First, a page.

Farm to School Program

Since 1989 the White Earth Land Recovery Project has worked to achieve food sovereignty on the original land base of the reservation. This year (07-08), WELRP has moved toward that goal by adding a Farm to School Program component to the Mino-miijim (Good Food) Program.

 

The Farm to School Program has achieved much in its first few months beginning with a revamping of the breakfast and lunch menu at the Pine Point School. 
Adding fresh, local and organic ingredients, wherever possible, and removing food dyes and processed foods containing high fructose corn syrup, students and staff have enjoyed new menu items ranging from yellow watermelon, organic carrots, organic pork sausage, organic highlander beef, buffalo, multi-grain cereal, and organic whole wheat cream of wheat. In addition to regular meals, each month the Farm to School Program has catered a community feast and an Elders lunch.

Eating healthier food is the first step in preventing health and behavioral problems such as diabetes and attention deficit hyperactivity disorder (ADHD). However, the scope and goals of the program reach beyond simply better nutrition. By working with local farmers, eighteen families thus far, we are able to support our local economy and build stronger food systems in our community. Many farmers have had the chance to come share a feast with the students and see the product of their work.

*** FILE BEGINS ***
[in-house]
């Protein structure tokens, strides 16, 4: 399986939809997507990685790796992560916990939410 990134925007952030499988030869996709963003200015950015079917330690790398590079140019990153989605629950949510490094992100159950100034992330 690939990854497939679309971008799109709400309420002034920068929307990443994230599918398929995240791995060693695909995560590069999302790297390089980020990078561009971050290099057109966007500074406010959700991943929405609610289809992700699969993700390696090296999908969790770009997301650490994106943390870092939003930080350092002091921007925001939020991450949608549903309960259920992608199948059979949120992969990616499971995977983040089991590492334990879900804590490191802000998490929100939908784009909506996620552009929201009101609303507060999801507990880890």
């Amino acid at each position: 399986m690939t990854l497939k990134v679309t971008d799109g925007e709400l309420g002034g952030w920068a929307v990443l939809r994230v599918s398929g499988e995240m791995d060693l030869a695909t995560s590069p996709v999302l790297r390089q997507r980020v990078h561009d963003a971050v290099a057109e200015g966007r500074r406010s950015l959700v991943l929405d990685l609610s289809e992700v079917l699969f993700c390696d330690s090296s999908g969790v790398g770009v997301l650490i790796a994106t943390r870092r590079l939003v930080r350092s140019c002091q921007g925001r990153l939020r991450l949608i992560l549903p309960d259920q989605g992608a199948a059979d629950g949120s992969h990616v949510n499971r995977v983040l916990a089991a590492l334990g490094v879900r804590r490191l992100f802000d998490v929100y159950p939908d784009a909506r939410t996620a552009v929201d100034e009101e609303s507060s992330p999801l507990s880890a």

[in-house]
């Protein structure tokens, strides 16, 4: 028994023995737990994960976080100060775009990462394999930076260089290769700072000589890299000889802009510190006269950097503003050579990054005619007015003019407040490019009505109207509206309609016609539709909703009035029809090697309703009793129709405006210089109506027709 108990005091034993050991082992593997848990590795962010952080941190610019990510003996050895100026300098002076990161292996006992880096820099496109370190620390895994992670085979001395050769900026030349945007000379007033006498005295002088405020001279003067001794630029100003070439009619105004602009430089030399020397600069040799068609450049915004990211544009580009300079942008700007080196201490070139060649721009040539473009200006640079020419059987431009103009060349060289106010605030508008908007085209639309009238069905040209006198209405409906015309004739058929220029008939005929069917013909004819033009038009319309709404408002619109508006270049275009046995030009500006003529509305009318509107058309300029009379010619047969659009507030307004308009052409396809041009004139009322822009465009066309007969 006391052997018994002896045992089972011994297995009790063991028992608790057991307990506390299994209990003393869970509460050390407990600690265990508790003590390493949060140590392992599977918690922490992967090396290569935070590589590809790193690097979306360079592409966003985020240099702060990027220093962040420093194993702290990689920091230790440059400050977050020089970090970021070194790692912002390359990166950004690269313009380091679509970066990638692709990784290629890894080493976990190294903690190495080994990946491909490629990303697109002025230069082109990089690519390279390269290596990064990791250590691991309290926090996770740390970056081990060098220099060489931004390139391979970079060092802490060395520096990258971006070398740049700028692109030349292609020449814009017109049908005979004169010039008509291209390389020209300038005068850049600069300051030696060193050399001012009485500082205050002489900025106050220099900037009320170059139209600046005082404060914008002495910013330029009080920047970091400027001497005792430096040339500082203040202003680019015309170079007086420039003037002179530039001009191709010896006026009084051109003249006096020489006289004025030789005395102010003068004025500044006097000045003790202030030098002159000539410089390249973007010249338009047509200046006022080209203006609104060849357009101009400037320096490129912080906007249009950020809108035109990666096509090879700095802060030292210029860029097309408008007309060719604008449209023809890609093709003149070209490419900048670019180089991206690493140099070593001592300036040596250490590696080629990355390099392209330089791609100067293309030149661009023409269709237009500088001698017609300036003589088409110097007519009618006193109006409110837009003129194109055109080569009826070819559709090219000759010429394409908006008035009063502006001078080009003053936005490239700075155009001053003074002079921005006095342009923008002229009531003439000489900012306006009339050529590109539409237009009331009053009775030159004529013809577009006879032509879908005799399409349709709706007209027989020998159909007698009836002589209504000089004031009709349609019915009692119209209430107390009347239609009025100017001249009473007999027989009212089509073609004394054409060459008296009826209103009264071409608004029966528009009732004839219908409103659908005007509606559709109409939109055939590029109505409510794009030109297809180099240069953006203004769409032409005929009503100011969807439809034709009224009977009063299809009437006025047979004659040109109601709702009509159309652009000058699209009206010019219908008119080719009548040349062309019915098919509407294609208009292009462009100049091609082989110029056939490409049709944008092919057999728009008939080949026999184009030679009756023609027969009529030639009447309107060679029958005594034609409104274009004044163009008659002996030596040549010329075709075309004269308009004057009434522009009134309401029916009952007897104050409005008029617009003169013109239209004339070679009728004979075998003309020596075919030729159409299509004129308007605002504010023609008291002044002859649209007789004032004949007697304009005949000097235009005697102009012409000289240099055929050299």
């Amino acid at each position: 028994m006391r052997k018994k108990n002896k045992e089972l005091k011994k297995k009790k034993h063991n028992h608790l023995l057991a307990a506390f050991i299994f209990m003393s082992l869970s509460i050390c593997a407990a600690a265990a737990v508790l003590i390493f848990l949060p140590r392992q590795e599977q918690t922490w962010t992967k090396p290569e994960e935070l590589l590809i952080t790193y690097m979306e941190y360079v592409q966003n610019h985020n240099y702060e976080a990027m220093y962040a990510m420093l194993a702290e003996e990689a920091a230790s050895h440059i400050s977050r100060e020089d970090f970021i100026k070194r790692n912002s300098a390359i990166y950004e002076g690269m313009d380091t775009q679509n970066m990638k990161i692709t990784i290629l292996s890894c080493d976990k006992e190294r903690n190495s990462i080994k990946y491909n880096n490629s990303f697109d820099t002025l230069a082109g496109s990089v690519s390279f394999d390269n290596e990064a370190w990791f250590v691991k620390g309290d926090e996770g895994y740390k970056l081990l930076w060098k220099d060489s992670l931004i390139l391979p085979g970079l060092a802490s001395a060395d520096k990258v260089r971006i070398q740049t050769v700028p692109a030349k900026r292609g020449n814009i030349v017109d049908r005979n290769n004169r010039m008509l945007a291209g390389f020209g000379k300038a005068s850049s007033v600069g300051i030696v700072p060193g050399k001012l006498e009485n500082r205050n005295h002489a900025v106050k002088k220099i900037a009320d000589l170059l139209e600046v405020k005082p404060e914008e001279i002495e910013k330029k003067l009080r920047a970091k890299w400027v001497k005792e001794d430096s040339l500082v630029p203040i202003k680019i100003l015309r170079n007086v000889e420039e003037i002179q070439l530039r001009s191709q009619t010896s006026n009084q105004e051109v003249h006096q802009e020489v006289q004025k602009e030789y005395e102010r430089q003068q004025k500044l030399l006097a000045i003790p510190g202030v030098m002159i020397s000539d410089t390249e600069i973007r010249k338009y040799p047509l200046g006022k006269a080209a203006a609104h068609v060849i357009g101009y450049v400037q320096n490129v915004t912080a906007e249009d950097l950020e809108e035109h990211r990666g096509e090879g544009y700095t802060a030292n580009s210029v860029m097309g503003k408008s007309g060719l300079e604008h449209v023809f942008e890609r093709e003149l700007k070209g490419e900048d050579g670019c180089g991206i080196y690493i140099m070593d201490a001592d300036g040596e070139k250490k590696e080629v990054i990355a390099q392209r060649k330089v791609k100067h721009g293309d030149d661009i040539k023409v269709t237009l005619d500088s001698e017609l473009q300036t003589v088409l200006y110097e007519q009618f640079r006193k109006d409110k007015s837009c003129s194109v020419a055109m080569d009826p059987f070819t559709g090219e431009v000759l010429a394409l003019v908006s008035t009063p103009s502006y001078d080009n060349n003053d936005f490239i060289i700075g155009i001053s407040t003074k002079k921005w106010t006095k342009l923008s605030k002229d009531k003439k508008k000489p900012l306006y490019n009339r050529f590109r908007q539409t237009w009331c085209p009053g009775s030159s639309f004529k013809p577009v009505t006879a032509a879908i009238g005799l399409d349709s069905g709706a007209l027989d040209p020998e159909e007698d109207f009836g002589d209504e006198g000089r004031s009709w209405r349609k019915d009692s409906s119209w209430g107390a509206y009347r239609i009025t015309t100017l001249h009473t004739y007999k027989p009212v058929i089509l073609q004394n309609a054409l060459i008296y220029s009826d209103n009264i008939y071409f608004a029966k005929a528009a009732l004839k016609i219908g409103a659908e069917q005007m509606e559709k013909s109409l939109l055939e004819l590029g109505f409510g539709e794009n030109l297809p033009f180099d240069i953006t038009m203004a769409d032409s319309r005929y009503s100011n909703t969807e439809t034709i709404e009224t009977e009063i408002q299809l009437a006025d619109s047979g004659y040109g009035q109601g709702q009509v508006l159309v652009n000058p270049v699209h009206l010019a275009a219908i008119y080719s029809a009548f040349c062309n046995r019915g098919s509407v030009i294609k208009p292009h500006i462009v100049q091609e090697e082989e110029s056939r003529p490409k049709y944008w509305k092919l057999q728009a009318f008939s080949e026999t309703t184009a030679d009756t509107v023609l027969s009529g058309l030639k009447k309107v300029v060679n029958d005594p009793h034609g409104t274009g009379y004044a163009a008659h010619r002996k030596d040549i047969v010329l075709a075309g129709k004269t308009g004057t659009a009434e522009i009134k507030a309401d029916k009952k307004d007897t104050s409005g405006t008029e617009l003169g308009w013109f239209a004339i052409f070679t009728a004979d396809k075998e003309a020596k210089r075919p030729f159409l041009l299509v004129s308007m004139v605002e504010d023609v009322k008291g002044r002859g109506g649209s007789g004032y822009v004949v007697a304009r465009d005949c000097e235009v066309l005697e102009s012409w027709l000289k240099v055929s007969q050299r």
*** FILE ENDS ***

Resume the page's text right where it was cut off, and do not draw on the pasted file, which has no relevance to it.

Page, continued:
Students, in conjunction with the 21st century after-school program, are also learning about local food systems. They have taken trips to visit a wild rice mill, apple orchard and heritage turkey farm learning about where each of these foods comes from and visiting with the growers.

 The fourth grade class spent a week focusing on mandaamin (corn). In the classroom they wrote haiku poems and learned about seasonal food, while outside the classroom they went to help harvest native Bear Island Flint corn and learn its significance for Ojibwe people. Students were later taught how to braid the corn to properly dry it for storage. In winter, we began traditional cooking classes with community members and decorated the school cafeteria with Ojibwe art and vocabulary.

It is our hope that relocalizing our food system and reintroducing traditional foods will create not only healthier children, but a healthier community.
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